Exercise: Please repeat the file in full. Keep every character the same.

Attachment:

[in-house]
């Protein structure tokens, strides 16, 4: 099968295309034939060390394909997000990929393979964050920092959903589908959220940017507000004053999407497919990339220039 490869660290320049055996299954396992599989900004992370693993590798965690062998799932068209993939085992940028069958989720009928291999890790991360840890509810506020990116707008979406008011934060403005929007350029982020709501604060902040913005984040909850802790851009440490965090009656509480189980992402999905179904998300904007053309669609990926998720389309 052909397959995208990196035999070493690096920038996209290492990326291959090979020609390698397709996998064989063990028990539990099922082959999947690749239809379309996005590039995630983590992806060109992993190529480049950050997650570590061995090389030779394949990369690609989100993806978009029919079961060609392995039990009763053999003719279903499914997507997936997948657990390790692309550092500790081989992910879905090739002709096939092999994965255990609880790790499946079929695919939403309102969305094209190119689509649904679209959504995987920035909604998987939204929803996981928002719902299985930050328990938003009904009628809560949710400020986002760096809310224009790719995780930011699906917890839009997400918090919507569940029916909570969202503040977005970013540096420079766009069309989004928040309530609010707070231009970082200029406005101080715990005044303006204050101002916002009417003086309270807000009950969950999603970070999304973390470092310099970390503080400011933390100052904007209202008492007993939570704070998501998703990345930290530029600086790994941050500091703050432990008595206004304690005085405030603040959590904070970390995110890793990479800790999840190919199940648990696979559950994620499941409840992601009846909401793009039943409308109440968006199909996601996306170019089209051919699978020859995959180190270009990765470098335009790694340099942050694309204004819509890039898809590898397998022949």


[in-house]
């Protein structure tokens, strides 16, 4: 099968295309034939060390394909997000990929393979964050920092959903589908959220940017507000004053999407497919990339220039 490869660290320049055996299954396992599989900004992370693993590798965690062998799932068209993939085992940028069958989720009928291999890790991360840890509810506020990116707008979406008011934060403005929007350029982020709501604060902040913005984040909850802790851009440490965090009656509480189980992402999905179904998300904007053309669609990926998720389309 052909397959995208990196035999070493690096920038996209290492990326291959090979020609390698397709996998064989063990028990539990099922082959999947690749239809379309996005590039995630983590992806060109992993190529480049950050997650570590061995090389030779394949990369690609989100993806978009029919079961060609392995039990009763053999003719279903499914997507997936997948657990390790692309550092500790081989992910879905090739002709096939092999994965255990609880790790499946079929695919939403309102969305094209190119689509649904679209959504995987920035909604998987939204929803996981928002719902299985930050328990938003009904009628809560949710400020986002760096809310224009790719995780930011699906917890839009997400918090919507569940029916909570969202503040977005970013540096420079766009069309989004928040309530609010707070231009970082200029406005101080715990005044303006204050101002916002009417003086309270807000009950969950999603970070999304973390470092310099970390503080400011933390100052904007209202008492007993939570704070998501998703990345930290530029600086790994941050500091703050432990008595206004304690005085405030603040959590904070970390995110890793990479800790999840190919199940648990696979559950994620499941409840992601009846909401793009039943409308109440968006199909996601996306170019089209051919699978020859995959180190270009990765470098335009790694340099942050694309204004819509890039898809590898397998022949």